RH301 — Shinrone Irish Renaissance Gown

(2 customer reviews)


16th century Irish Women’s Dress sewing pattern



Wear what the Irish really wore!  The Gown that started Reconstructing History!

Buy our full-size paper patterns with complete instructions and historical notes to make a replica of the Shinrone gown bog find with open, darted bodice, hanging sleeves and standing collar. All Sizes in one envelope. Fits busts 30½”-50″ and waists 23″-41″ with instructions to alter for larger or smaller sizes. Waistline is expandable to accommodate pregnancy. Embellishment suggestions included.

Suggested Fabrics:
sturdy (non-stretchy) dress-weight (~10oz) wool flannel (original was a 2/1 twill). Fabric must be able to hold its shape.

Yardage Requirements:
8 yds 45″ wide or 7 yds 60″ wide

matching cord (optional)
buttons (optional)

Let us help you! At Reconstructing History, we want to see you wearing the best garments you are capable of making. Email us at and we will answer any questions you might have.

Additional information

Weight 0.31 g
Type of Product

Paper Pattern, Downloadable

2 reviews for RH301 — Shinrone Irish Renaissance Gown

  1. Jo Clark

    Hi, I purchased the pattern through Amazon. As I am from Shinrone, Co. Offaly I’m very proud you have reproduced this dress.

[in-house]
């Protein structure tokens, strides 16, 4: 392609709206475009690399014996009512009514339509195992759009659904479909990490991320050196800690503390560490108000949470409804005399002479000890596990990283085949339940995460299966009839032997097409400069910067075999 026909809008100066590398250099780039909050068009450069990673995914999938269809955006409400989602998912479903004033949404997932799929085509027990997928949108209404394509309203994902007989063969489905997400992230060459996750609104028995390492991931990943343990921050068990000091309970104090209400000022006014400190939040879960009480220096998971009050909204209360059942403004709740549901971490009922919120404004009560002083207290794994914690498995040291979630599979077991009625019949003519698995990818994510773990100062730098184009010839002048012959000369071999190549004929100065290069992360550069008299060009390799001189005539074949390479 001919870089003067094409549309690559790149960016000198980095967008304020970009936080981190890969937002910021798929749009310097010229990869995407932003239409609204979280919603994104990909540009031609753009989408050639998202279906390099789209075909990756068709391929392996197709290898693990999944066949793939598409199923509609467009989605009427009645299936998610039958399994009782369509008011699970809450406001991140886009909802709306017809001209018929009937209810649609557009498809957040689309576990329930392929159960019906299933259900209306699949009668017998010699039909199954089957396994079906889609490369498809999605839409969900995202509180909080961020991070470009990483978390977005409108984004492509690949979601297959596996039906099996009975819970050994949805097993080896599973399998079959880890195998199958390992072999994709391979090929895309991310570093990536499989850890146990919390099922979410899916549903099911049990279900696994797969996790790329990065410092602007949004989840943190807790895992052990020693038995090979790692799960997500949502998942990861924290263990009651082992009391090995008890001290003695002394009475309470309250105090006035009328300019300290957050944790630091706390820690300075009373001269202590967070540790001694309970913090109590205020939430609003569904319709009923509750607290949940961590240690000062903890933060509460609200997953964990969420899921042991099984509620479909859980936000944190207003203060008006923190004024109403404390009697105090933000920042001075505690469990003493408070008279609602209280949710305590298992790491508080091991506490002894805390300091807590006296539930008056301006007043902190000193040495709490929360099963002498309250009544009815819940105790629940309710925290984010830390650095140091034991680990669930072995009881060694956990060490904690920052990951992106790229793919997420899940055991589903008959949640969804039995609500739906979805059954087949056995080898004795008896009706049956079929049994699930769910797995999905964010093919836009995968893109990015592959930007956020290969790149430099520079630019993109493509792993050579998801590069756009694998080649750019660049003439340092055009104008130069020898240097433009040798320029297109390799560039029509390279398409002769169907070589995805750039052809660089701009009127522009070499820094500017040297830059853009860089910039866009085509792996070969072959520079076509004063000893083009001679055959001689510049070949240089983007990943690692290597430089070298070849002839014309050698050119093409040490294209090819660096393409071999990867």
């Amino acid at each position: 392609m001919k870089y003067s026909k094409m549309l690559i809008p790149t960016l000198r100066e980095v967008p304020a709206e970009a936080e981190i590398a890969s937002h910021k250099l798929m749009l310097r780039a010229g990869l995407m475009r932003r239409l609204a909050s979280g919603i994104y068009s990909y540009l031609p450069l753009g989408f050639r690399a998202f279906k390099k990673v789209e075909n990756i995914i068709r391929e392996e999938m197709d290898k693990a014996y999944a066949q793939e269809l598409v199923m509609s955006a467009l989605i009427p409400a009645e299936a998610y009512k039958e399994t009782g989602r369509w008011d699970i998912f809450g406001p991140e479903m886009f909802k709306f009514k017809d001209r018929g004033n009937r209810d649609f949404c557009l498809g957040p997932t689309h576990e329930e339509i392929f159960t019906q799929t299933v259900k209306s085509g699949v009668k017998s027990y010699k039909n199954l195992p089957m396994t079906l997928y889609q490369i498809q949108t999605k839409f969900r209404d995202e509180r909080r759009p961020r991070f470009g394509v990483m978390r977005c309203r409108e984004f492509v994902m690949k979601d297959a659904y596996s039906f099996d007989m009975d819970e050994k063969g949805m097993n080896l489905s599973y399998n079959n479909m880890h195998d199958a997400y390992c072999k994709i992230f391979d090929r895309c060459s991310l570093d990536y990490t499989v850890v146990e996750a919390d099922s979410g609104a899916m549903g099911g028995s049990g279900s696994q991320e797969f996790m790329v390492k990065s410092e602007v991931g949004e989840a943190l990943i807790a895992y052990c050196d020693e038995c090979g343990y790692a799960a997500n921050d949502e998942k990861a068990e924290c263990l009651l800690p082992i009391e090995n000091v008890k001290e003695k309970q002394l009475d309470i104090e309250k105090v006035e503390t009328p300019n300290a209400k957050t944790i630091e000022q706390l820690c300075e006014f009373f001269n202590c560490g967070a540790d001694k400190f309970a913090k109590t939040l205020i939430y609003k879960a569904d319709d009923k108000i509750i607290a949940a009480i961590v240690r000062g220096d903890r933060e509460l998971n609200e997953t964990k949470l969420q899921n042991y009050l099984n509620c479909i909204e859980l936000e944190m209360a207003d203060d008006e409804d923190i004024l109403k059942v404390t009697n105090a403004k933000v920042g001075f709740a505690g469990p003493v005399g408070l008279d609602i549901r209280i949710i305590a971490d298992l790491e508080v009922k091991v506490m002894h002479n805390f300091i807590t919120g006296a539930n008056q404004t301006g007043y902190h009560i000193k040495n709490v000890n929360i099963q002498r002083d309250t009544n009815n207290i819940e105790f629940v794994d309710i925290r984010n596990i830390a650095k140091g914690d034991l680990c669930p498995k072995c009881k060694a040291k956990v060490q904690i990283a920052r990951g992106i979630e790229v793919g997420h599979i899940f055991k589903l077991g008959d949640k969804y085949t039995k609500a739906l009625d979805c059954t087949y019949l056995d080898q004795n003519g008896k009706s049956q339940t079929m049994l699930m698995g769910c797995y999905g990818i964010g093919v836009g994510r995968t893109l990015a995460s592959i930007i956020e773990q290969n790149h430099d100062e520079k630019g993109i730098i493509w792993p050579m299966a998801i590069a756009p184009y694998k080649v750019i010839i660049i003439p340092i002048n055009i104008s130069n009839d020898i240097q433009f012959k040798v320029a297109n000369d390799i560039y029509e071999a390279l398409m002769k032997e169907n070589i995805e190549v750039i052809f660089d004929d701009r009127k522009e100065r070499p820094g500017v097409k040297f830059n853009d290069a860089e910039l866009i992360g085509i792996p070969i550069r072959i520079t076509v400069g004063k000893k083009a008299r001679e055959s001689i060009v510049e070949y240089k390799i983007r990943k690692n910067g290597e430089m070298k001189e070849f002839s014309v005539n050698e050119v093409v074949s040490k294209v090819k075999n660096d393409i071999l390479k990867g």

2. skonzelman1 (verified owner)

    Ok so I made this dress for a friend and made the corresponding under dress which after actually fitting on my friend is a whole entirely different story. But for now… The Shinrone Gown.

    What I do appreciate is the historical documentation provided with the notes. The pattern gives you both a modern and historic way to construct the garment. The skirt is cartridge pleated and actually turned out very nicely. It is given the option to keep it floor length or mid calf for a lower class person.

    What was a real pain in the neck was the bodice. The construction to me was very confusing. I had chosen the modern method and the self lining thing was interesting in concept but I didn’t like how it came out. I ended up sewing the lining layer and outer layer separately then sewed them together along the neckline and front of bodice. I clean finished the arm holes by doing an rolled hem.

    Additionally I highly recommend a lot of fittings if you’re doing this for someone else. I had to make numerous modifications to the bodice to fit the small size of my friend. The sizing is in my opinion quite bad with this pattern. The bodice is also shaped by darts but this leaves in my opinion an unflattering large gap on the belly. So I trimmed off quite a few inches of the bodice and it laces closed with about a 1-2 inch gap from the top of the bodice to the bottom.

    I feel as though I deviated from the instructions at the beginning of construction and made the dress based on previous experience from other things I’ve made. It was very frustrating but thankfully the end product actually looks really great on my friend and she is happy with it. I would not recommend this pattern though unless you are a big fan of heavily altering a pattern 🙂

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